Feds set to auction off Jeremy Johnson's business items
Jud Burkett / The Spectrum
Jeremy Johnson's Howard Hughes newspaper

ST. GEORGE Auctioneers are set to sell off an assortment of collector cars, computers, business machines, flat-screen televisions and other items that used to be part of iWorks and other companies principally ran by St. George businessman and fraud suspect Jeremy Johnson.

The defense team for Johnson is challenging the sale, filing appeals with the U.S. District Court in Las Vegas, but as of late Thursday, no stay had been granted.

The items, which auctioneer Tom Erkelens guessed were worth at least $200,000, go on sale Saturday at 10 a.m., at a warehouse at 5099 Wheeler Way in Hurricane.

"There's some unique stuff," said Erkelens, the standing auctioneer for U.S. Bankruptcy Court, describing such items as a 1957 Chevy convertible, "eight or nine" flatscreen televisions and a snowplane (a vehicle that hydroplanes on skis over snow).

Erkelens said there will be a sale preview Friday, from 10 a.m. to 4 p.m.

The items come from a building in St. George that is going into foreclosure, as well as a building at the St. George airport. Both used to be part of the network of companies owned and operated by Johnson and his associates.

Johnson and several other defendants are facing charges from the Federal Trade Commission that allege they operated a "far-reaching Internet enterprise" that tricked customers into signing up for memberships or purchasing products or services, then repeatedly charging their credit and debit accounts without authorization.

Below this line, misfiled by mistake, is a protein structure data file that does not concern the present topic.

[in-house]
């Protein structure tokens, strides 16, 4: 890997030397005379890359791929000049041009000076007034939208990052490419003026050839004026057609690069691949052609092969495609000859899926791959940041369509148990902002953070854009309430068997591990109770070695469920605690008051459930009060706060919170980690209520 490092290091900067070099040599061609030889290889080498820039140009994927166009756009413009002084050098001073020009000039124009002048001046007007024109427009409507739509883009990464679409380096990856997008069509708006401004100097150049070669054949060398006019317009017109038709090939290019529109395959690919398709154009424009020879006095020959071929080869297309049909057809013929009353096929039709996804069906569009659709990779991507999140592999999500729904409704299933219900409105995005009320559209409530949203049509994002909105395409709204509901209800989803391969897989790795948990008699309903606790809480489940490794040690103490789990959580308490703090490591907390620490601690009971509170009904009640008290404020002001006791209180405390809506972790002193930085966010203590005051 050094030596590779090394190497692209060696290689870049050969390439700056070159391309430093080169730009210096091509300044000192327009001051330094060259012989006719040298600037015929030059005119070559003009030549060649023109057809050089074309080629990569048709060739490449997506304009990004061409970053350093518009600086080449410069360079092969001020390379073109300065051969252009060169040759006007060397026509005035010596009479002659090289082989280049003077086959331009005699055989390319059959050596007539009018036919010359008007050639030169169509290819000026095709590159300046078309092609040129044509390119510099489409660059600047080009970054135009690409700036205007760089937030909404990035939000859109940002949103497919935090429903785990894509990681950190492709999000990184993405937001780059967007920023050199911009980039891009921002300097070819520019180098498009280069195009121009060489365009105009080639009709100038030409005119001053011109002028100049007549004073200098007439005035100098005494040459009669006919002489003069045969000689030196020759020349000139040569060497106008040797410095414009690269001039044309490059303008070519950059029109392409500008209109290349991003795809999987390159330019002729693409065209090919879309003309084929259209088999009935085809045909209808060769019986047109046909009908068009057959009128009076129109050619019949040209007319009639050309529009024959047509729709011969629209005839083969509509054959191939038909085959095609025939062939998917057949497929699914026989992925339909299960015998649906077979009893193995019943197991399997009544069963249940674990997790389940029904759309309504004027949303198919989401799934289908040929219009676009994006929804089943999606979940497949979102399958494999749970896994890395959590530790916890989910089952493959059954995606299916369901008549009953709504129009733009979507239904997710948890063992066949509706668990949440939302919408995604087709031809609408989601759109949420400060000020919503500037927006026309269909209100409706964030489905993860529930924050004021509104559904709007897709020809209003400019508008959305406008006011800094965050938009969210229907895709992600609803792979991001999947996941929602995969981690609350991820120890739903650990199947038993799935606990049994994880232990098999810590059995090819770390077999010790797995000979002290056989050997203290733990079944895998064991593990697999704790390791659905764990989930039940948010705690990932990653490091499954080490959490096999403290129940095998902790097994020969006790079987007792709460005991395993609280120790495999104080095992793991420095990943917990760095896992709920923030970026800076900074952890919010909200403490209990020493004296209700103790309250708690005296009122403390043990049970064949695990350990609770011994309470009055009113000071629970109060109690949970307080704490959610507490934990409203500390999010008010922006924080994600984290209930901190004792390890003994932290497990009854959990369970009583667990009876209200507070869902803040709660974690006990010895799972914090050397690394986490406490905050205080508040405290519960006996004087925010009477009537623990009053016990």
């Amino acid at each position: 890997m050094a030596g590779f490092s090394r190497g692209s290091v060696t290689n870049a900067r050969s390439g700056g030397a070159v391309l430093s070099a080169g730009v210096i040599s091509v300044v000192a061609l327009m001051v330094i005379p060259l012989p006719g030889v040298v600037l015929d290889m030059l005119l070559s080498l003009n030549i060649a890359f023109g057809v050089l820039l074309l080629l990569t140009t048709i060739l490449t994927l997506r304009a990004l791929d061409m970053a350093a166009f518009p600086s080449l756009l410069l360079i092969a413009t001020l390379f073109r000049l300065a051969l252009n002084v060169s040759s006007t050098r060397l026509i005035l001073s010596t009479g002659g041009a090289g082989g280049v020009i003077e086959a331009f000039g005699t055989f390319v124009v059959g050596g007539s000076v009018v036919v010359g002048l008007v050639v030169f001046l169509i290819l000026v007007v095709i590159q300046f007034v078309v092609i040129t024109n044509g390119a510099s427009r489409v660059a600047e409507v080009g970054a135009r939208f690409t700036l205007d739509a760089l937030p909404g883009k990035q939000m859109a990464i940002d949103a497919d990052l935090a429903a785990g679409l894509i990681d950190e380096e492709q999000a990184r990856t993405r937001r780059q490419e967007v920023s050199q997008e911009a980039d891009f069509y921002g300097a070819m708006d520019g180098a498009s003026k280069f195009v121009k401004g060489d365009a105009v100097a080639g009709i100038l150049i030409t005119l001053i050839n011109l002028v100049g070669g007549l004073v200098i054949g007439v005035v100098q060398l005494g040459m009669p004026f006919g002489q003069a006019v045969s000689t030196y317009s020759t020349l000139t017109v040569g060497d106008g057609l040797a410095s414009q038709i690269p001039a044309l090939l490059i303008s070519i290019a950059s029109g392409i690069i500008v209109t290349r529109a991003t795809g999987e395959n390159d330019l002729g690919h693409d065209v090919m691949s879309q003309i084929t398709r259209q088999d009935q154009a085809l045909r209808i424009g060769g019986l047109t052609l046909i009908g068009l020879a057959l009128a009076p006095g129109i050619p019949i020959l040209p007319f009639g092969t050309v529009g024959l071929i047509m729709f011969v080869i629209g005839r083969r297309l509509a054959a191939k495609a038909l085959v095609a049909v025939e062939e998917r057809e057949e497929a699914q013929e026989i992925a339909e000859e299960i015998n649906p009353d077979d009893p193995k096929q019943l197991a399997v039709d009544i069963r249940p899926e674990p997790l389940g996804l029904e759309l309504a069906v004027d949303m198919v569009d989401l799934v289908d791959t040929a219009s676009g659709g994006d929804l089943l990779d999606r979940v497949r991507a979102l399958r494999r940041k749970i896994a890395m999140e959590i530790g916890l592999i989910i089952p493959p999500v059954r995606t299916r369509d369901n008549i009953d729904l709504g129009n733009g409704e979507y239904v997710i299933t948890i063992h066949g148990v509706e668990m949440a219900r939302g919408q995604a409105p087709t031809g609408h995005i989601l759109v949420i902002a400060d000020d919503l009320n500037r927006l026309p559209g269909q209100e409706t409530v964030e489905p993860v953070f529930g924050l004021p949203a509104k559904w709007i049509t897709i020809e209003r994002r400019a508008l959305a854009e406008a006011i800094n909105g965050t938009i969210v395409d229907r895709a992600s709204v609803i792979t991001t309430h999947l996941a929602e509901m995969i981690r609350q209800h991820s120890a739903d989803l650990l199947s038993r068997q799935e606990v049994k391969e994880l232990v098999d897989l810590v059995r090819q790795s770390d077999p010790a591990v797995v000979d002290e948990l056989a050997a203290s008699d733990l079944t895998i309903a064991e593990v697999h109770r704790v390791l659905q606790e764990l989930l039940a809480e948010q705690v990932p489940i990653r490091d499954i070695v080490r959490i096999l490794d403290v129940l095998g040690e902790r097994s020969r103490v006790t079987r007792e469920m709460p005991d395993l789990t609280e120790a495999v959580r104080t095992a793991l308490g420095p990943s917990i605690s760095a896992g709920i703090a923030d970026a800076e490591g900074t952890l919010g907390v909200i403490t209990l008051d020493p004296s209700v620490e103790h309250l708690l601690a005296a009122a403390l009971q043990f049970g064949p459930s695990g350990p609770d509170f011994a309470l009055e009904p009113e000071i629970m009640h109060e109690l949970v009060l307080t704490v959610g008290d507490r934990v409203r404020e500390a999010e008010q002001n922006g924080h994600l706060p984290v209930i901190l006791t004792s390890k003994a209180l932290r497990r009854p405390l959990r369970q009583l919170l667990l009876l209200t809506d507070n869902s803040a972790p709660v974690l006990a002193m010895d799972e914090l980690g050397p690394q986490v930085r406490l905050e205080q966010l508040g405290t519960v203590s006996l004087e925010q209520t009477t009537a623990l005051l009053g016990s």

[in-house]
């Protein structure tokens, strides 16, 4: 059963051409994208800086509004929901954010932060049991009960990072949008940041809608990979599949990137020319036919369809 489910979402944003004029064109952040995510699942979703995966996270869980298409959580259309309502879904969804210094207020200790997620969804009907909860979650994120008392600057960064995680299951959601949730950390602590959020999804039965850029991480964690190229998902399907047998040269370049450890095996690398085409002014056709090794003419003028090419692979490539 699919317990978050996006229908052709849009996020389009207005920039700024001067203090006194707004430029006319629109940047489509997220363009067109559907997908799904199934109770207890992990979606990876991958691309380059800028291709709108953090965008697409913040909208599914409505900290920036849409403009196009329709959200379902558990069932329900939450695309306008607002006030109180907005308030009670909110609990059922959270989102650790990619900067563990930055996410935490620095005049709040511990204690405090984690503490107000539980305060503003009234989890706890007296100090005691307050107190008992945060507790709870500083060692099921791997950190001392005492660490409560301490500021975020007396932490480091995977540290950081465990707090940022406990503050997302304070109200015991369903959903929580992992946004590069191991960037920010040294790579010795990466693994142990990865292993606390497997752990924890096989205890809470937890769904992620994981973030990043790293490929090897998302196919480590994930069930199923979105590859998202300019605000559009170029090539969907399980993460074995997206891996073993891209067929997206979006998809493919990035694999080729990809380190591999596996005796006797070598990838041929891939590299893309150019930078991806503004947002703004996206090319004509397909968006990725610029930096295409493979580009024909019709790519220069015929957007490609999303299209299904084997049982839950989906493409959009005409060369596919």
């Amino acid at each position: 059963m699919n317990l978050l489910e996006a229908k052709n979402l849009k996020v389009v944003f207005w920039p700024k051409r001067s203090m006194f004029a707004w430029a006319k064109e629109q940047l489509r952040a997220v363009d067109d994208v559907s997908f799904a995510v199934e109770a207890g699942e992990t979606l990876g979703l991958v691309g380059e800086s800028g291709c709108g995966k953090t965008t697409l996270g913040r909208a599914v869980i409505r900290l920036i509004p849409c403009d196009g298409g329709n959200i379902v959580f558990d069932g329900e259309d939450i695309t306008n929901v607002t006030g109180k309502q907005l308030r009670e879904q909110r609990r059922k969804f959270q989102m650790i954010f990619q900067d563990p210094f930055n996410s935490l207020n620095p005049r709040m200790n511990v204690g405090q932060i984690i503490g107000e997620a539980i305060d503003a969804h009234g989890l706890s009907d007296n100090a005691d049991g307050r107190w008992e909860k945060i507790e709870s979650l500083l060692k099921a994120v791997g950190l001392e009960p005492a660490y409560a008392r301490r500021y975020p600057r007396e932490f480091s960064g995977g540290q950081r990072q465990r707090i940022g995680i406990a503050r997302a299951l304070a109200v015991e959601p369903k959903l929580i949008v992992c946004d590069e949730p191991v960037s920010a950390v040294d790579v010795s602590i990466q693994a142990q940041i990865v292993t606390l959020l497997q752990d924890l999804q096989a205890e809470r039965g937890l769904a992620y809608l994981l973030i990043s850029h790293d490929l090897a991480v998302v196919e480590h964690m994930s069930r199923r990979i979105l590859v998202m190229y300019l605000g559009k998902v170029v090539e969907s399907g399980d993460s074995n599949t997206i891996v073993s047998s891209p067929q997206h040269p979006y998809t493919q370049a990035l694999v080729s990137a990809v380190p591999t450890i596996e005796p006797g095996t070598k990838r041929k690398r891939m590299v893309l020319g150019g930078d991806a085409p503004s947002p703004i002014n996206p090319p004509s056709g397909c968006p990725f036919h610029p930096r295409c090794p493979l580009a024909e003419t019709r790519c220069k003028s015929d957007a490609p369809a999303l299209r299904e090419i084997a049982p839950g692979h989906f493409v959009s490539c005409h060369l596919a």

Johnson's defense team has maintained that their client is innocent, and Johnson has pleaded not guilty to the mail fraud charge.

Travis Marker, the managing attorney for Johnson's defense efforts, said he was still anticipating an appeal.

"It's obviously a premature sale, and we feel like [Johnson] wasn't given a fair shake," Marker said.

U.S. District Judge Kent J. Dawson froze Johnson's assets, as well as those of I Works and other companies, in January. The court-appointed receiver put in charge of the assets plans to use the sale to help cover its own costs.

Another auction is scheduled for Oct. 4 at a former call center in Ephraim, where Erkelens said nearly new equipment will be up for sale.

The receiver's report tells of the difficulties identifying just how many assets belonged to Johnson, other managers, iWorks and other companies - the investigation as of June had identified a "complex web" of 132 entities, including "more than 188 bank accounts" and an additional 22 loan accounts.

The report mentions 31 real properties, including raw land, commercial and residential properties in three states and one in Belize, 11 aircraft, 25 vehicles, a house boat, precious metals and various financial accounts.

The FTC reports that iWorks had revenues of $350 million during the past decade, with nearly $48 million going to Johnson.

Johnson was released from jail last week to await trial, after family and friends put up a $2.8 million bond. He was fitted with a monitoring device, and is not allowed to leave the state unless for court appearances in Las Vegas, according to the stipulations of his release.
Originally published September 22, 2011